On Tuesday my sister and I made a grueling trek to the alpaca farm closest to my parents' home. We had to traverse steep hills, cross rivers, and make countless left-hand turns, but after three miles of traveling the rough terrain that is route 145, we finally made it. Our destination did not look like an Alpaca farm from the front; it was a large cape cod with picture windows overlooking a small gravel driveway and neatly trimmed patch of front lawn. I was convinced we had parked in some unsuspecting person's driveway, so we sat in the car for a few minutes, debating whether we should knock on the door or turn around and spare ourselves from an embarrassing encounter with a non-alpaca farmer.
We did decide to get out of the car, and as we neared the front door, I could see a few alpaca, freshly shorn, grazing in the back yard. This was indeed Saltaire Alpacas. After Pattey's (the farm's owner) son let us in the front door, we waited in a living room full of fiber (and an ashford traditional spinning wheel just like the one I have at home) until Pattey emerged to take us on our tour.
Saltaire Alpacas is not a huge farm, in fact, it's more of a very large backyard that's been converted to small pastures with a few shelters. Despite it's small appearance, the alpaca had plenty of room to frolic, graze, and do whatever it is that alpaca love to do. We met a number of the herd ... rather, they deigned to sniff at us occasionally. But to offset the adults' standoffishness, we did have a close encounter with the season's first cria, a little apricot-white male who had not yet received his name.
After visiting with the herd, we did, in a sense get to pet them. Once inside the house, Pattey showed her collection of yarns spun from her herd, rovings, and my favorite, entire alpaca blankets stuffed into giant plastic bags. After inspecting every animal's fleece, and talking to Pattey about what makes a good spinning fiber, I chose two blankets to take home (a gift from my sister, who will be getting a lot of handspun as a thank-you!).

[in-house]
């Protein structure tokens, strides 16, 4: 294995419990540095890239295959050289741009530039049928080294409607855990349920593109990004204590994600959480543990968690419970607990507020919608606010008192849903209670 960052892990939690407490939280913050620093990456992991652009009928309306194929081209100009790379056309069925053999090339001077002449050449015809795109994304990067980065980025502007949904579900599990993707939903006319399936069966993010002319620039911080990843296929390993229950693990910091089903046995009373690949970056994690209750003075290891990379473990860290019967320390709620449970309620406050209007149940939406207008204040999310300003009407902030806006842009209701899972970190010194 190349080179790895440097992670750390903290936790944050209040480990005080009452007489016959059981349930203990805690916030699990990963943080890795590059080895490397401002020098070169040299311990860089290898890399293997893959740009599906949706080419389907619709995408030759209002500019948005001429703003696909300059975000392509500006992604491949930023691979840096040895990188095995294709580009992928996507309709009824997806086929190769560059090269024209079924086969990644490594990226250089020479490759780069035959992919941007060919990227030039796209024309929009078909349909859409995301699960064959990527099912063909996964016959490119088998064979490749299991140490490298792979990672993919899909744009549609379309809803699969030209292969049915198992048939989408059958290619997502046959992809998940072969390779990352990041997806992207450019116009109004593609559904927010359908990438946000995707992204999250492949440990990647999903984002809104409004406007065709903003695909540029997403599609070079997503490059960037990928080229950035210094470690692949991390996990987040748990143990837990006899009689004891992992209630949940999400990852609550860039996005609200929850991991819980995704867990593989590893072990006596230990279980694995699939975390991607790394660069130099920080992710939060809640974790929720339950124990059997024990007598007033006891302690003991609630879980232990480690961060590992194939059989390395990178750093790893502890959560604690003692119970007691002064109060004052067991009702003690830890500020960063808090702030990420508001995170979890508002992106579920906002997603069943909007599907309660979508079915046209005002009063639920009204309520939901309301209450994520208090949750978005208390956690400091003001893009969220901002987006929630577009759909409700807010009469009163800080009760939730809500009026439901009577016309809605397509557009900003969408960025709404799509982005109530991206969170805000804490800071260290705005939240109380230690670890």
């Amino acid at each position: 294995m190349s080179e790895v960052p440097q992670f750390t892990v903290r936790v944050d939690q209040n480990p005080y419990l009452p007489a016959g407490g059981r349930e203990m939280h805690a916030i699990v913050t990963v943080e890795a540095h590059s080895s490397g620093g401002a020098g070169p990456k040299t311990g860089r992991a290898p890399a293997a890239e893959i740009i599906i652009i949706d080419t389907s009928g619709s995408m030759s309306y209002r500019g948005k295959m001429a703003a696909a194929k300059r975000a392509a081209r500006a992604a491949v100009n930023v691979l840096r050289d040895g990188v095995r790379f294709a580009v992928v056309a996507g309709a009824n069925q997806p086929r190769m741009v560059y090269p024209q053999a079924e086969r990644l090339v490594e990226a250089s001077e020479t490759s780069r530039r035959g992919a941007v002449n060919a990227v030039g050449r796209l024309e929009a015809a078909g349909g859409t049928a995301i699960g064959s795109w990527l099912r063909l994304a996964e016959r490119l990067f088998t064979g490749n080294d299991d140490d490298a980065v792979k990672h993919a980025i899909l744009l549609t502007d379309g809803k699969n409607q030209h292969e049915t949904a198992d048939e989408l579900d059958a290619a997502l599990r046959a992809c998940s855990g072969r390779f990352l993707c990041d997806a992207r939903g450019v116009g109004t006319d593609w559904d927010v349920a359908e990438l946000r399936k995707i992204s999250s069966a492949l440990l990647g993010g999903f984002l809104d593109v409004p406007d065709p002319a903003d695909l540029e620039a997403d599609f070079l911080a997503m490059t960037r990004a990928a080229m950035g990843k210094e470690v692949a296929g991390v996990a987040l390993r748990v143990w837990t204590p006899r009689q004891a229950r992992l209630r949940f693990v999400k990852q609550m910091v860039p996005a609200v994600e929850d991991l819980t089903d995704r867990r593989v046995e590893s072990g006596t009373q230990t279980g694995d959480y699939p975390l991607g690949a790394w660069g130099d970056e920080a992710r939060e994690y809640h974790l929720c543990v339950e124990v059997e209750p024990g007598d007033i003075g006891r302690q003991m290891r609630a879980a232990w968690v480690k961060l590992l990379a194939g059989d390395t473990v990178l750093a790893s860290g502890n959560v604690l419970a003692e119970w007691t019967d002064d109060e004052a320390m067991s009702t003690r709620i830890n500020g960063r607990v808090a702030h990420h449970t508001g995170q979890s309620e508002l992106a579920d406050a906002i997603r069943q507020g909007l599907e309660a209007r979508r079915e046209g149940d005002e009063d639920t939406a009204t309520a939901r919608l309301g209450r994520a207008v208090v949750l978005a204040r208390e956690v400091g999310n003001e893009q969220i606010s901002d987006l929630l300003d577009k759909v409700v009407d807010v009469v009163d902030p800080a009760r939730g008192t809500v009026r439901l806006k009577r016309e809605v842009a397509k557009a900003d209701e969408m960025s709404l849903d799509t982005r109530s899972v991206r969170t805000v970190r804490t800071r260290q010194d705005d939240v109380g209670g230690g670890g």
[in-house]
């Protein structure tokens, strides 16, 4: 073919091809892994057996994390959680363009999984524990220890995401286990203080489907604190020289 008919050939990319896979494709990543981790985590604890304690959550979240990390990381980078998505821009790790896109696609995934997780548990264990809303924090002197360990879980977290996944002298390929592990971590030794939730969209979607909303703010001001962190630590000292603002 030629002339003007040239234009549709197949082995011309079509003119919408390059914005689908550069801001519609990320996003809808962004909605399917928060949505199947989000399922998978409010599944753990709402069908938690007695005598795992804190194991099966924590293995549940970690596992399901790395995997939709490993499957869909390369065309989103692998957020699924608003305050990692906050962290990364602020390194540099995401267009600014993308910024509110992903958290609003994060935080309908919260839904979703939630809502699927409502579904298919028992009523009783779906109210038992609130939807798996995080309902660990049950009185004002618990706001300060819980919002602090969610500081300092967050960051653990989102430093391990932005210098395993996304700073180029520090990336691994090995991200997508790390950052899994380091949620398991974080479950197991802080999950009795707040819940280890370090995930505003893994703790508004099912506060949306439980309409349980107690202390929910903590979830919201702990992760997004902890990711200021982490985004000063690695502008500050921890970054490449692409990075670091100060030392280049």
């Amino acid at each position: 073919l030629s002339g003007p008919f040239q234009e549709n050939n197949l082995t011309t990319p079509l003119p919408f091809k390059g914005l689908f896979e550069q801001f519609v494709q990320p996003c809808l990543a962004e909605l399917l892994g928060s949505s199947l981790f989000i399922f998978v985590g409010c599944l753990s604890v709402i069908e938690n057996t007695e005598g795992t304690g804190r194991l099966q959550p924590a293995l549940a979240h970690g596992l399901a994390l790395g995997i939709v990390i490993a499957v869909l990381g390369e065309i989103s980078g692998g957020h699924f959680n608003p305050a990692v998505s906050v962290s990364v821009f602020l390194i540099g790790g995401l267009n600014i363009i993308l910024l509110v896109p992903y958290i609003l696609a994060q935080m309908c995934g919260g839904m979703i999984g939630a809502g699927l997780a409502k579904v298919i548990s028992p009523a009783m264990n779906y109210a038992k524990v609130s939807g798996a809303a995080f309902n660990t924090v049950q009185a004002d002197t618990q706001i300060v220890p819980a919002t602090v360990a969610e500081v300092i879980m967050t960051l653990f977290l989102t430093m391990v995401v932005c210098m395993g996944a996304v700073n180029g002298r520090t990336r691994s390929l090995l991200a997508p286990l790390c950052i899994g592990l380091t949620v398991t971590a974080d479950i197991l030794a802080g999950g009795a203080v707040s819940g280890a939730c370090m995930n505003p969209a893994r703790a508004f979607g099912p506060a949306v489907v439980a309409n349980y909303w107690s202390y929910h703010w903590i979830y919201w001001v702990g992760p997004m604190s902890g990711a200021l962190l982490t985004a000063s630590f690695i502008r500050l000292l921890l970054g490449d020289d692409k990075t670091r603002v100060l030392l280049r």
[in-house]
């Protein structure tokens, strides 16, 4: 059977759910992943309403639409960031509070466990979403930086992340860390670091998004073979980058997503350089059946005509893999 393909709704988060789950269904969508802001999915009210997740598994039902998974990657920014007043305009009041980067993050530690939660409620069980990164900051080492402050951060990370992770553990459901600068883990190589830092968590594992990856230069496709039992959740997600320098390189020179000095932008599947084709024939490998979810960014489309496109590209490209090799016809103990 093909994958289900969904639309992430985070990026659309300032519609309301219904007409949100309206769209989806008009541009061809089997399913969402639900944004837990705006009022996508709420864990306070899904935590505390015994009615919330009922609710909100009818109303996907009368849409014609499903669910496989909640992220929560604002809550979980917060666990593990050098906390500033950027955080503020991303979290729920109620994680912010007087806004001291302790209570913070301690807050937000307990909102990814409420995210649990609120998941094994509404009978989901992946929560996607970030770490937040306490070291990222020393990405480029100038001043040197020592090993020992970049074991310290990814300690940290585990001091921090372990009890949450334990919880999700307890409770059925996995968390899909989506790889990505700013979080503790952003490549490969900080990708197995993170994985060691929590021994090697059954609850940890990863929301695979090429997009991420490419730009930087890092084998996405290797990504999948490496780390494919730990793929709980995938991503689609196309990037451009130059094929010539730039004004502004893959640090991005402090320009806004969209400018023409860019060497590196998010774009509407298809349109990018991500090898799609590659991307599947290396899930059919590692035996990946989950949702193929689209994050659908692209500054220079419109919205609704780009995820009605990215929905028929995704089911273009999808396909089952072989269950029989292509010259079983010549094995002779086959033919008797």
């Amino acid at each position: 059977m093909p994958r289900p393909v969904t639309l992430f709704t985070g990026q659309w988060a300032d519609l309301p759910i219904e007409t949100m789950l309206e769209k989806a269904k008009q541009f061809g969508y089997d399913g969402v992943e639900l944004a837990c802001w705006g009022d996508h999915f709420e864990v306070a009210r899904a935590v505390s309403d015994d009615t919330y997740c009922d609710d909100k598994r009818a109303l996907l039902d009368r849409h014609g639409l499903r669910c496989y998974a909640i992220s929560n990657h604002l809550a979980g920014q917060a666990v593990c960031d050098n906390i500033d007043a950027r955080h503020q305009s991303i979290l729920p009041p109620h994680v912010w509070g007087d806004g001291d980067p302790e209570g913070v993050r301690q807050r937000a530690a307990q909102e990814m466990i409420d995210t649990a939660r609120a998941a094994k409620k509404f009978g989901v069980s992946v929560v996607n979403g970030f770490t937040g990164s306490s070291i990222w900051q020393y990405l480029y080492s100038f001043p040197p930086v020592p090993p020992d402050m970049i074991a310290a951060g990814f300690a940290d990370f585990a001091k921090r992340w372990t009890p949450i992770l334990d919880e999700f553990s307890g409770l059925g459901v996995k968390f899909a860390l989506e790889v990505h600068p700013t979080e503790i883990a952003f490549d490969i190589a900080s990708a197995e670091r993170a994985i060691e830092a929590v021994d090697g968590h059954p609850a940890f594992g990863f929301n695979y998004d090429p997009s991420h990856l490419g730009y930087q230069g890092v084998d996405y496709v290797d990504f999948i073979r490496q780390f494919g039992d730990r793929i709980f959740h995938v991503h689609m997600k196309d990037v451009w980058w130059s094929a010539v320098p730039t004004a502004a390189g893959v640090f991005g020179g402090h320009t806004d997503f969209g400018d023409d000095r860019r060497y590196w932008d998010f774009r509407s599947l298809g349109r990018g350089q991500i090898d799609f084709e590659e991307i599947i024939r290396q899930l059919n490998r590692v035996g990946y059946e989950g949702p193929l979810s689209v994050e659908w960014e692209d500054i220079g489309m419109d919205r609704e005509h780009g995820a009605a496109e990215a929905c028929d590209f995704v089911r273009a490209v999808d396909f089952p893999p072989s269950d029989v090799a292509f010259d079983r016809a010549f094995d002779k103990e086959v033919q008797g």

The first belongs to Thel, a true black and one of the Saltaire herdsires. His coat was so beautifully crimpy and lush that I had to take it home with me. The other blanket belongs to AJ. It's soft, soft, soft, and is a lovely light fawn color. My sister bought herself a skein of handspun, and in addition to our purchases, Pattey gave us a bag of second cuts from one of her cria and some roving from Erin, a fawn alpaca.
I spun up a skein from Erin's roving as soon as I got home, and I was in love. The roving is really well-prepared (it shed virtually nothing on my leg as I spun), and there's a bit of a reddish tinge to her coat that adds depth to the finished yarn.
Our field trip has inspired me to make the most of my time in the northeast, and visit as many fiber destinations as possible. My next stop will be the twist of fate spinnery, in Portland, CT. And this time I'll be dragging my mom along for company!